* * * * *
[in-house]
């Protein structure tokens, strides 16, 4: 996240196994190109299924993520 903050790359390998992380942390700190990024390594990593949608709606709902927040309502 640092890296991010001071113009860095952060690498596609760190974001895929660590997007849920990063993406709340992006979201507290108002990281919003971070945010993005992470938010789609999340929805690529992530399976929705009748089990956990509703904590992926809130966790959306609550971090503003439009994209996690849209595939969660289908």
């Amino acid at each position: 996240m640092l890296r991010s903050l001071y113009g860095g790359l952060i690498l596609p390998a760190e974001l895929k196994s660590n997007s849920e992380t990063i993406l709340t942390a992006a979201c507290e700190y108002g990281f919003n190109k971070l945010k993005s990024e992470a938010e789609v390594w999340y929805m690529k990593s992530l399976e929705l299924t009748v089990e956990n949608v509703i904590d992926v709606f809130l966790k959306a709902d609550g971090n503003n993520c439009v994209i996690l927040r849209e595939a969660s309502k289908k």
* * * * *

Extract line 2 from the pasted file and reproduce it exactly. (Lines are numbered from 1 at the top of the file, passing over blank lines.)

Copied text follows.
């Protein structure tokens, strides 16, 4: 996240196994190109299924993520 903050790359390998992380942390700190990024390594990593949608709606709902927040309502 640092890296991010001071113009860095952060690498596609760190974001895929660590997007849920990063993406709340992006979201507290108002990281919003971070945010993005992470938010789609999340929805690529992530399976929705009748089990956990509703904590992926809130966790959306609550971090503003439009994209996690849209595939969660289908």